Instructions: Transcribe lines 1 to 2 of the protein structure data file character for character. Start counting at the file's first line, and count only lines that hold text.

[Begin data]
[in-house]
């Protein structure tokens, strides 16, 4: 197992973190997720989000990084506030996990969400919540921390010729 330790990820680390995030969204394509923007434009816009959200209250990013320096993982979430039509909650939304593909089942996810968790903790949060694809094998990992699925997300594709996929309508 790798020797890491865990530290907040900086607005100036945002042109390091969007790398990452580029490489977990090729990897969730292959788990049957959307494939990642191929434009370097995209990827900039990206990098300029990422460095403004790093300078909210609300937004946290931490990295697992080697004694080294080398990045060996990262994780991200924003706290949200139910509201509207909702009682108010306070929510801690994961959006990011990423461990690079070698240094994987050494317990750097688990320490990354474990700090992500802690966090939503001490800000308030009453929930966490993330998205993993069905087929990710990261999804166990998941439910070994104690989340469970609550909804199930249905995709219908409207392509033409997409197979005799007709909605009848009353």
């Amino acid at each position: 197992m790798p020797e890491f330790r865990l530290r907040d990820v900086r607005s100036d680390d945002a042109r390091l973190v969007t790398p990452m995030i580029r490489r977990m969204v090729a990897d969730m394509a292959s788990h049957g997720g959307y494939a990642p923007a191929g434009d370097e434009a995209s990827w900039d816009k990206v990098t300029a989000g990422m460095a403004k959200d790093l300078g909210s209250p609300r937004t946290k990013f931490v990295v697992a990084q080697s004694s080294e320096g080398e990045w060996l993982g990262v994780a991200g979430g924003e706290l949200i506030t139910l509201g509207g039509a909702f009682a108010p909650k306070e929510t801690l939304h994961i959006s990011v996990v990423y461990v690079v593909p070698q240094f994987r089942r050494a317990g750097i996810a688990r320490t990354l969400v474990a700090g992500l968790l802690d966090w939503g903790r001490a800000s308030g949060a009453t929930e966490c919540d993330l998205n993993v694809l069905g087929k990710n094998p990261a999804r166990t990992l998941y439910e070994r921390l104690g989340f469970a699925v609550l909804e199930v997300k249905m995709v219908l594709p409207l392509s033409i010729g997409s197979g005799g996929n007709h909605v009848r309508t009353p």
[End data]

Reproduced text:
[in-house]
């Protein structure tokens, strides 16, 4: 197992973190997720989000990084506030996990969400919540921390010729 330790990820680390995030969204394509923007434009816009959200209250990013320096993982979430039509909650939304593909089942996810968790903790949060694809094998990992699925997300594709996929309508 790798020797890491865990530290907040900086607005100036945002042109390091969007790398990452580029490489977990090729990897969730292959788990049957959307494939990642191929434009370097995209990827900039990206990098300029990422460095403004790093300078909210609300937004946290931490990295697992080697004694080294080398990045060996990262994780991200924003706290949200139910509201509207909702009682108010306070929510801690994961959006990011990423461990690079070698240094994987050494317990750097688990320490990354474990700090992500802690966090939503001490800000308030009453929930966490993330998205993993069905087929990710990261999804166990998941439910070994104690989340469970609550909804199930249905995709219908409207392509033409997409197979005799007709909605009848009353």